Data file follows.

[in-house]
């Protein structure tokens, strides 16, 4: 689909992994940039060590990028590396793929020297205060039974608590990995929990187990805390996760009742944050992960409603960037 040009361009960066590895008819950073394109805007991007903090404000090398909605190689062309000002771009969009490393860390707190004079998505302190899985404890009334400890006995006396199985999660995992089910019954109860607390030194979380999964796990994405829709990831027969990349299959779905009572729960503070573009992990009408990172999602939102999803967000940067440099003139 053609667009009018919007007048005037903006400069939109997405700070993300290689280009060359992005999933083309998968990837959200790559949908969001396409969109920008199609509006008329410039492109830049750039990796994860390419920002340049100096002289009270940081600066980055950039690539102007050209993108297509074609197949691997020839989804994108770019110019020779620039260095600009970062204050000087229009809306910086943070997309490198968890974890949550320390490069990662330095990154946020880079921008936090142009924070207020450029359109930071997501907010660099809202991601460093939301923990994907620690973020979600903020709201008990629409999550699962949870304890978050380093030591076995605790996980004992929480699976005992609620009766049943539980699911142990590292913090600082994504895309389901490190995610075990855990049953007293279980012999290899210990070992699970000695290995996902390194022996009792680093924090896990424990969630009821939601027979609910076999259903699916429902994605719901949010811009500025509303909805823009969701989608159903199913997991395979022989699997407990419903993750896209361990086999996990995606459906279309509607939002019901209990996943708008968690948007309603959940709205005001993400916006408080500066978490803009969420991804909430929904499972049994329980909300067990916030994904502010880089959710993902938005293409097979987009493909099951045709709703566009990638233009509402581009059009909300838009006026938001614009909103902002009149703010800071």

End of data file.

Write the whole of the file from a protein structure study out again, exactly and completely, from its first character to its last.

[in-house]
């Protein structure tokens, strides 16, 4: 689909992994940039060590990028590396793929020297205060039974608590990995929990187990805390996760009742944050992960409603960037 040009361009960066590895008819950073394109805007991007903090404000090398909605190689062309000002771009969009490393860390707190004079998505302190899985404890009334400890006995006396199985999660995992089910019954109860607390030194979380999964796990994405829709990831027969990349299959779905009572729960503070573009992990009408990172999602939102999803967000940067440099003139 053609667009009018919007007048005037903006400069939109997405700070993300290689280009060359992005999933083309998968990837959200790559949908969001396409969109920008199609509006008329410039492109830049750039990796994860390419920002340049100096002289009270940081600066980055950039690539102007050209993108297509074609197949691997020839989804994108770019110019020779620039260095600009970062204050000087229009809306910086943070997309490198968890974890949550320390490069990662330095990154946020880079921008936090142009924070207020450029359109930071997501907010660099809202991601460093939301923990994907620690973020979600903020709201008990629409999550699962949870304890978050380093030591076995605790996980004992929480699976005992609620009766049943539980699911142990590292913090600082994504895309389901490190995610075990855990049953007293279980012999290899210990070992699970000695290995996902390194022996009792680093924090896990424990969630009821939601027979609910076999259903699916429902994605719901949010811009500025509303909805823009969701989608159903199913997991395979022989699997407990419903993750896209361990086999996990995606459906279309509607939002019901209990996943708008968690948007309603959940709205005001993400916006408080500066978490803009969420991804909430929904499972049994329980909300067990916030994904502010880089959710993902938005293409097979987009493909099951045709709703566009990638233009509402581009059009909300838009006026938001614009909103902002009149703010800071």